The Card Game
The body swayed in the howling wind as the noose creaked on the gallows’ crossbeam. The distant scurrying of a rat the only sound on the empty square.
Hangman glanced out the window and sighted the dangling body in the pale moonlight. He sighed. He hated the job, but the little ’uns had to eat.
“You gon’ play or not?” Deputy called. A soft moan sounded through the jail.
“He must be wakin’ up,” Deputy murmured and Hangman, shuffling into a chair opposite, shrugged. The town drunk was always waking up in their care.
Deputy shuffled the cards and dealt. Firelight flickered from the wood-burning stove by the wall. Deputy’s keys jingled in the cavernous dark of the jail. They played round after round with only the soft crackling fire for comfort and the occasional moaning for sound. They spoke little; the aftertaste of the hanging lingered, dense and stuffy.
“Very easy to get away with murder in these parts,” Hangman flung coins onto the table.
“Sheriff insisted,” Deputy shrugged and gazed at the window. Sheriff had bent over backwards to pin it on the poor devil swaying in the wind. He shook his head.
“Town bayed for blood, Sheriff gave it to ’em,” Hangman said, “made no difference ole Paddy Corcoran was born wrong, dumb as a box o’ rocks he was. Three families slain in their homes…”
“Dang it!” Deputy threw his cards on the table, “This ain’t right, Paddy never hurt no one. He was innocent as a baby with the mind of a child.”
“Who’s gon’ take care of his Ma? She a cripple an’ all.”
Hangman shrugged. He hoped the dead held no grudge against him. He only did his job; the little ’uns had to eat.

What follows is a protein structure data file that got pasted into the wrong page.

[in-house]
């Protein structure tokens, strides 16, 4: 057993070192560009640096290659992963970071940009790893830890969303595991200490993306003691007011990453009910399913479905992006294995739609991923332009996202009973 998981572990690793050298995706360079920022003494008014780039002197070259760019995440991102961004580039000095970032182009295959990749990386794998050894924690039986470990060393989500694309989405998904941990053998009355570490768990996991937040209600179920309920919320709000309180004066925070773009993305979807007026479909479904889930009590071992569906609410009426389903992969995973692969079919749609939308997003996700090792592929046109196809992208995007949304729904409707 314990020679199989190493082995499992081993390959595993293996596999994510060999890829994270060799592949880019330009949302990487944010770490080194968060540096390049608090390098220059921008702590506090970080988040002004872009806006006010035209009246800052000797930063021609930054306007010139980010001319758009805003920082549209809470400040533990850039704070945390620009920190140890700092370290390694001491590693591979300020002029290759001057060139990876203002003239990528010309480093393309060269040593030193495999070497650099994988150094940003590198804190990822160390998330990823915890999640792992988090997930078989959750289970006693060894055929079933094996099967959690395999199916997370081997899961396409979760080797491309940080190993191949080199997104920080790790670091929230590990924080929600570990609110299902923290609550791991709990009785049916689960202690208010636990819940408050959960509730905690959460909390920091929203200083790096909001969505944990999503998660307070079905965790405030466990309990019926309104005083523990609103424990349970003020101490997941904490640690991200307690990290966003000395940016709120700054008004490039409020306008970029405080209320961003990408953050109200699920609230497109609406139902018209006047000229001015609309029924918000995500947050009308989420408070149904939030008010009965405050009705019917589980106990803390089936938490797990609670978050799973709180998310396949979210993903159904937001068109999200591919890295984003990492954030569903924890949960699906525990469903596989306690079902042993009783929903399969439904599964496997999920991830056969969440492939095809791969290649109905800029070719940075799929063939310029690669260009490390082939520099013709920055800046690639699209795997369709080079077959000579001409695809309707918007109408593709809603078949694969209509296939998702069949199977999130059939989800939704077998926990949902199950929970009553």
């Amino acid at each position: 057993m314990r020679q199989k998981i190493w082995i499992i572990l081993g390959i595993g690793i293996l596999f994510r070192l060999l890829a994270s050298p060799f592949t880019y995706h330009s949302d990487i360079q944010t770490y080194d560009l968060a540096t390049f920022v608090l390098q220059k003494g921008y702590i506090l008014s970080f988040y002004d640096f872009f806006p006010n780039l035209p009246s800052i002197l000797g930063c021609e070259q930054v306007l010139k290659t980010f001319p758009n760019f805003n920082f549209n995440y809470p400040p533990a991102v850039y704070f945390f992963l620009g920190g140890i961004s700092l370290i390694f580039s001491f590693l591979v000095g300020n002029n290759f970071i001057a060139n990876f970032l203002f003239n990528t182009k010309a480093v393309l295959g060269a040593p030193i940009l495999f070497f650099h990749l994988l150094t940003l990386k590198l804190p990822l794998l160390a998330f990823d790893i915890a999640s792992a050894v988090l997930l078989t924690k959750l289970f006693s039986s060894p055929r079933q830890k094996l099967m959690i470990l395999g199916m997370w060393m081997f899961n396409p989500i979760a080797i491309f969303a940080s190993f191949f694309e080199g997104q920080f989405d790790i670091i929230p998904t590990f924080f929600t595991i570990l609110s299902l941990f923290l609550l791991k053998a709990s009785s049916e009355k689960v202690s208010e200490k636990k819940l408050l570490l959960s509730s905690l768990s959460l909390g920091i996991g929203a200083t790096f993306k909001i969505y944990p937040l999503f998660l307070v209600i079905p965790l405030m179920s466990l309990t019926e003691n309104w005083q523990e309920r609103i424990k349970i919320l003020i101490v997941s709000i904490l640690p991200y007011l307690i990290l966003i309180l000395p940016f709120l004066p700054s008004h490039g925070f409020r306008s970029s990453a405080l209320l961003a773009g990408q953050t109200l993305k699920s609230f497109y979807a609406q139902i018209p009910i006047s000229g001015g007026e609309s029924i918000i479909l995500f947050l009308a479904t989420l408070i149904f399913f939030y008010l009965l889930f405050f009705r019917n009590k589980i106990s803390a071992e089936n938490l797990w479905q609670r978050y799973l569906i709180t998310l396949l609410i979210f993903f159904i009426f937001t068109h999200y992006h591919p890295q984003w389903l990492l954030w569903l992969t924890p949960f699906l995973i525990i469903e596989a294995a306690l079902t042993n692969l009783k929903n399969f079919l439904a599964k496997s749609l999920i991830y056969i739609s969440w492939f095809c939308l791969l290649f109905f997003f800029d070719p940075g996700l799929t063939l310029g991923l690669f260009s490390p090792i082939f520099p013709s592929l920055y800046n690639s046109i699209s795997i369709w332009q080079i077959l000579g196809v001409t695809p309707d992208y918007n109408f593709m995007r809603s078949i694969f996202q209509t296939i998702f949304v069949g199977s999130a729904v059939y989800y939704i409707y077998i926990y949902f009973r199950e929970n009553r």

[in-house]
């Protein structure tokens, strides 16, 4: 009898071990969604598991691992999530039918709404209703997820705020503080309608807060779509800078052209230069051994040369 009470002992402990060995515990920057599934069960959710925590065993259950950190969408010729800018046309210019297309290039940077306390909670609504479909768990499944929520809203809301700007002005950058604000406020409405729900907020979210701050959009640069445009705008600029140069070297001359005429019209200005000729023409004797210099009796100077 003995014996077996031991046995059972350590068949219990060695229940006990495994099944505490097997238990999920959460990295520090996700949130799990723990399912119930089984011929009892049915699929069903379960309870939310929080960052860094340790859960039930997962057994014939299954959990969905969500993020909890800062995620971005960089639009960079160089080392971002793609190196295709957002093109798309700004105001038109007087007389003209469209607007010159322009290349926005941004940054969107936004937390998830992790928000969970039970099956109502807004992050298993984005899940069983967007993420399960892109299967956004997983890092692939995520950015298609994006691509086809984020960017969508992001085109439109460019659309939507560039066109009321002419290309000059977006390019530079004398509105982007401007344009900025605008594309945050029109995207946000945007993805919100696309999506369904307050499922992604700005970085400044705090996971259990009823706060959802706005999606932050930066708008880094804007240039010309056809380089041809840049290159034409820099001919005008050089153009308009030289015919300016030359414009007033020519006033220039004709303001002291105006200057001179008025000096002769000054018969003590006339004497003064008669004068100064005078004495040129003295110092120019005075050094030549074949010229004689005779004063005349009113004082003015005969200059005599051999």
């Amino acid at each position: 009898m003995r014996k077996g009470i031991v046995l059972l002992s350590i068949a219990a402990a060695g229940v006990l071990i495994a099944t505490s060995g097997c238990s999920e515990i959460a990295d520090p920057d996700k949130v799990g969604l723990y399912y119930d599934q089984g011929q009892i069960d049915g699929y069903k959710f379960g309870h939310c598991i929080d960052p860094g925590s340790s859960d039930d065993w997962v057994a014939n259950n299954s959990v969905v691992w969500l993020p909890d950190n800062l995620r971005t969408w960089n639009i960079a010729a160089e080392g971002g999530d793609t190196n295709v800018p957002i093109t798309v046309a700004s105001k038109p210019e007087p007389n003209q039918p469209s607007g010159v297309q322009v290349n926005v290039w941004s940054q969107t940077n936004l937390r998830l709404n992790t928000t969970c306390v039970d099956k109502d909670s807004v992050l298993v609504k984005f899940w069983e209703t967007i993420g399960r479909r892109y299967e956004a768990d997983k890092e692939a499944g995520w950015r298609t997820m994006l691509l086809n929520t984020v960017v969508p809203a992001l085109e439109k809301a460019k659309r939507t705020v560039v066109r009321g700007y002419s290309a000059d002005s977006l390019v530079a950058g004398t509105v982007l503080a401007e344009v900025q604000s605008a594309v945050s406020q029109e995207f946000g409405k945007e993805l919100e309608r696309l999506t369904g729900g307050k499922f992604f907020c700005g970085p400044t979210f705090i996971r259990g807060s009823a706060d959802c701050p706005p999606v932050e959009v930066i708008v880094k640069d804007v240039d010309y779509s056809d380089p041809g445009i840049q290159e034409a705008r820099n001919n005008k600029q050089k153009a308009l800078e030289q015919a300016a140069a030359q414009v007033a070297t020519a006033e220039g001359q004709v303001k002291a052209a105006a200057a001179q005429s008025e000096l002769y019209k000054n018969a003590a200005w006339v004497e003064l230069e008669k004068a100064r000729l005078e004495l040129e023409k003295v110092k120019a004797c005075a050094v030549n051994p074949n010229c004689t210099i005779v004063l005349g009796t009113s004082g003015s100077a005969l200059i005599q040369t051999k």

“Who d’you reckon done it?”
“Sheriff.” Hangman whispered the words and an icy draft blew through the jail. The lantern on the table flickered.
“Best keep that to yourself,” Deputy murmured, “can’t prove nothin’.”
Hangman nodded, “an’ he’s Johnson’s brother, they own the town.”
The name slithered out if his mouth in a steam of contempt. The Johnsons owned the mine, the mercantile and the law. Why did they need more? It’s no coincidence the Ruth Farm was the most prosperous, the Millers bred the best horses, and the Cranes owned the saloon. Hangman and Deputy left their certainty unspoken, though, by the glint of their gaze, they agreed. The whole town was now in the hands of the Johnsons.
A faint creak stopped the game. Hangman and Deputy glared into the darkness, cards still pressed to their chest. The lantern flickered, dimmed, died and rekindled with an odd green flame.
“Christ!” Deputy exclaimed and fell off his chair. He faced the doorway, and Hangman, watched the blood drain from Deputy’s face. His spine tingled as he forced himself to turn.
In the doorway stood Paddy Corcoran, tall and chubby, hands folded on his chest as always, yet, instead of dull brown, his eyes blazed with the same eerie green light.
“Well, butter m’butt and call me a biscuit,” Hangman said through gritted teeth.
The dead man, bloated and purple, exploded into a gruesome guffaw. Hangman dared a grin, Paddy always used to laugh at that.
“Wh-what d’you want?” Deputy stammered.
“We couldn’t stop ’im, Paddy,” Hangman said, his voice steady. Paddy wasn’t the first dead to appear to Hangman.
“Who?” Paddy’s voice was hollow, crypt-like.
“Sheriff. Can’t prove it though.” Deputy regained his composure.
Hangman jerked his head towards the cell, “Sleepin’ it off, as always.”
Paddy walked past them, his footfalls silent in death, unlike the heavy stomps he’d trod in life. Hangman and Deputy watched him disappear into the dark jail. Deputy righted his chair and sat.
A terrified scream cut through the darkness, then silence. The lantern flickered and rekindled into the regular yellow flame; the fire in the stove crackled. Hangman and Deputy returned to their card game.
No one cared the sheriff died drunk in the jail cell.